The Scoggins Family Felt Lost Until Resources For Veterans And Caregivers Changed Their Course.
It took Jacqui Scoggins several years of marriage, the loss of her career and an ongoing struggle to keep her family afloat before she realized that she wasn’t just a wife on the verge of divorce; she was a caregiver in need of a lifeline.
“I was at my breaking point,” Jacqui said. “I knew there was something wrong, and I was trying to fix our whole life together.”
Robert Scoggins was an Air Force combat search and rescue pilot.
“I did Iraq, Afghanistan, Africa, 252 combat missions, 251 pickups and 151 lives saved,” Robert said, sharing his story in Washington, D.C., with Jacqui and service dog, Jefe, by his side. Saving himself, however, proved more difficult. Robert returned from war with invisible wounds, including PTSD and traumatic brain injury, that not only put his own life at risk — but jeopardized his family’s well-being, too.
The couple's experience, while unique to their situation, is far from an anomaly. In fact, according to a 2014 study commissioned by the Elizabeth Dole Foundation, there are no fewer than 5.5 million Veteran and military caregivers like Jacqui across the United States, each on a journey that can feel isolating and overwhelming. Like Jacqui, many family members of Veterans may not even realize that they qualify as caregivers. Too few know what to expect, and far too many experience frustrations with health care systems, as well as a lack of resources, self-care and community to help them along the way.
After his third deployment, Robert went through a divorce with his former wife and a battle for parental rights, coping externally with his post-traumatic stress disorder and suppressing his problems. After meeting Jacqui, Robert continued to self-medicate and exercise poor impulse control. He ultimately attempted suicide before accepting and receiving the help he needed to survive.
Every Veterans Day, Americans celebrate heroes like Robert without realizing the extraordinary cost of their service. At the same time, most people rarely think to celebrate those who go the furthest to save the country’s heroes: caregivers and family members like Jacqui who support them every day. The Elizabeth Dole Foundation, which calls these individuals hidden heroes, is devoted to empowering and recognizing and supporting their influence across the nation.
According to Steve Schwab, CEO of the Elizabeth Dole Foundation, the Foundation-commissioned study that first uncovered a national military caregiving crisis also called for more research. More work needed to be done to understand types of support that caregivers need and the circumstances when they need it most.
“We didn’t know enough about what was happening in the homes of these caregivers; we desperately needed insight into the daily challenges and experiences that were shaping their lives,” Schwab said.
So when Philips volunteered to help map the entire military and Veteran caregiver experience in partnership with the foundation and the U.S. Department of Veterans Affairs, Schwab was ecstatic.
“Philips has been with us over the last four years, painting that picture of need, painting that picture of support, helping us forecast the long road ahead for military and Veteran families and for caregivers,” he said.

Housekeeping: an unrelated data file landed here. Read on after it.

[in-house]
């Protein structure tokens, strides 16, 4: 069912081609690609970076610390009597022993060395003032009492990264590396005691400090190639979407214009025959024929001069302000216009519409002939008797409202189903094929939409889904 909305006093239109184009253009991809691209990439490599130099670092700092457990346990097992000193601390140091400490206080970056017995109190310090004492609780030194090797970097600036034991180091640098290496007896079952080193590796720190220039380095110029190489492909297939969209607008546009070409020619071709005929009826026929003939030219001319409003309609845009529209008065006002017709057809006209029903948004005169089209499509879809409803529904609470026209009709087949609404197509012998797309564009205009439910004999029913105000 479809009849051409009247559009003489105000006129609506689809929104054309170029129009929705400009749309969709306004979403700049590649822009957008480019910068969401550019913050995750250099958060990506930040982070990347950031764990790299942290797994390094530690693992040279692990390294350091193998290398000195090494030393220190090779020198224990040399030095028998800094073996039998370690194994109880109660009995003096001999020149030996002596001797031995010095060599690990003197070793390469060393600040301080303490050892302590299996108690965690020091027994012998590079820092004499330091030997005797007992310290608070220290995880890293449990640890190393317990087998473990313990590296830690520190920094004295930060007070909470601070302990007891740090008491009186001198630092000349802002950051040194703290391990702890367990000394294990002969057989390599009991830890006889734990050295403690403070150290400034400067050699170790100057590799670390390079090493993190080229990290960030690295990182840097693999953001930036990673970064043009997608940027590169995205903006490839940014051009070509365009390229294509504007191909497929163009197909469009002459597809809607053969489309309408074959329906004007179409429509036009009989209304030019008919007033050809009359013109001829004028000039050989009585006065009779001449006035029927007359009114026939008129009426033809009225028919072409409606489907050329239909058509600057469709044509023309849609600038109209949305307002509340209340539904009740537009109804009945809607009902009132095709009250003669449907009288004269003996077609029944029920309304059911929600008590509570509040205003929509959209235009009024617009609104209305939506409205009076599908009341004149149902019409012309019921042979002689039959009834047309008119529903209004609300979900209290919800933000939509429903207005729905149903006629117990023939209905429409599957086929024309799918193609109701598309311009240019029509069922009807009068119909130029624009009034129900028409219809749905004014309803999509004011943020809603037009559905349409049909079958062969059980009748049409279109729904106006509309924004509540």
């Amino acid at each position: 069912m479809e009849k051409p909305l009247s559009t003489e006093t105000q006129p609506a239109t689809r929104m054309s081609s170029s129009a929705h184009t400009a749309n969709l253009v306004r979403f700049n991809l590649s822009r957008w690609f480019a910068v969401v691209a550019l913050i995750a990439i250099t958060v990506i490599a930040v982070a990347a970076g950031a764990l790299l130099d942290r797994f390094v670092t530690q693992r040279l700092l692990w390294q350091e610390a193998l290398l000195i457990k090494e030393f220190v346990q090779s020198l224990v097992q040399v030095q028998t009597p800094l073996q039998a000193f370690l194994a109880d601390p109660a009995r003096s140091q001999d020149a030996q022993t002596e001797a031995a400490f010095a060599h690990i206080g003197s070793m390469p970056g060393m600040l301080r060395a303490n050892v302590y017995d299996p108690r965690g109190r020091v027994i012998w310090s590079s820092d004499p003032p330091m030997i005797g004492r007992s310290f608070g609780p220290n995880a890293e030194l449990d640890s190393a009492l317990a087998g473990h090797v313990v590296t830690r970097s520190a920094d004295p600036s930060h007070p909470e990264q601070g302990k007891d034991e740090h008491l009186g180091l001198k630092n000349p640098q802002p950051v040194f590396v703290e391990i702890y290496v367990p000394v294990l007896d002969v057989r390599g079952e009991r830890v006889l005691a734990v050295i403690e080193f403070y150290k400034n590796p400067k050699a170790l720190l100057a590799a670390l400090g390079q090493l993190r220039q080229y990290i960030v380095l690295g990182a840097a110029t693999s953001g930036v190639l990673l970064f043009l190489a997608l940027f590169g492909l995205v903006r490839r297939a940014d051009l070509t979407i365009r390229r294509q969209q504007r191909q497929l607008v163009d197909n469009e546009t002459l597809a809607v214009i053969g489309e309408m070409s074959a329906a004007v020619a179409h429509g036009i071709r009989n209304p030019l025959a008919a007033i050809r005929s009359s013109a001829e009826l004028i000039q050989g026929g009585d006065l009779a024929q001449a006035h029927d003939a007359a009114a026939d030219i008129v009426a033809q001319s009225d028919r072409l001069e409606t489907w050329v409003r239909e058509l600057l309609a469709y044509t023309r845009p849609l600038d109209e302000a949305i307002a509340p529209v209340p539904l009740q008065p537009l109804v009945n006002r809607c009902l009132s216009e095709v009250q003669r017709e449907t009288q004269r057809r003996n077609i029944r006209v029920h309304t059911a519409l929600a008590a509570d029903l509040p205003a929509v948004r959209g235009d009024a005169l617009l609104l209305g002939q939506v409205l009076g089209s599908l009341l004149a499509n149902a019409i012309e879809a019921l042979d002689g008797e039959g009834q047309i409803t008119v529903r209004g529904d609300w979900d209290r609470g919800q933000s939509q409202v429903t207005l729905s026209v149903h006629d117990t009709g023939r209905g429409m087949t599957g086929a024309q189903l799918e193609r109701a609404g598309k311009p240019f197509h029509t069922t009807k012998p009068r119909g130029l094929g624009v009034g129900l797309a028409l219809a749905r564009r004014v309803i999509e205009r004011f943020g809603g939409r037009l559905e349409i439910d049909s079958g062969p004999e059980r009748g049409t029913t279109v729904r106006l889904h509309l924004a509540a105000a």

“Before we could create it, we had to identify the most common caregiving gaps,” said Vitor Rocha, Chief Market Leader of Philips North America. “So, our team talked to more than 500 Veterans and their families, advocacy groups, healthcare providers, and many others. We listened to courageous caregivers as they told their stories and pushed us to reimagine what is possible. The result is a roadmap that takes Veterans and caregivers from symptom to diagnosis, to treatment to home care, keeping the Caregiver at the center of the conversation.”
At the fourth national convening of the Elizabeth Dole Foundation, hosted at the Capital Hilton in Washington, the progress made since 2014 was palpable.
“Every caregiver story begins with an individual who raises their hand to serve our country,” founder Sen. Elizabeth Dole said to an audience of caregivers, Veterans, health providers and partners. “It is one of the greatest love stories ever told.”
Secretary of Veterans Affairs Robert Wilkie likewise pledged his commitment to caregivers.
“My mother became a caregiver when my father was seriously wounded,” he said. “Caring for our heroes is everyone’s business.”
Jacqui has been an Elizabeth Dole Foundation Dole Caregiver Fellow since 2017 and was involved in the development of the Caregiver Experience Map. Originally presented with a linear map, Jacqui’s input helped inform the circular prototype in use today, which she believed better represents her caregiver journey and that of many others.
Robert views the map as the opposite of the downward spiral Veterans often experience but don’t always escape. “(Instead), it’s an expanding circle,” he explained.
According to Schwab, one of the map’s primary functions is to help Veterans and their families prepare for what’s next — emotionally, psychologically, physically, socially and even financially.
“Caregivers and Veterans think a lot about what they need right now,” he said. “Our work with Philips has allowed them to think about tomorrow and the next day and a year down the road.”
Another key function of the map is to provide caregivers and Veterans’ families with effective resources at whatever point they’re at. Ideally, the map will act as a navigational tool from the start.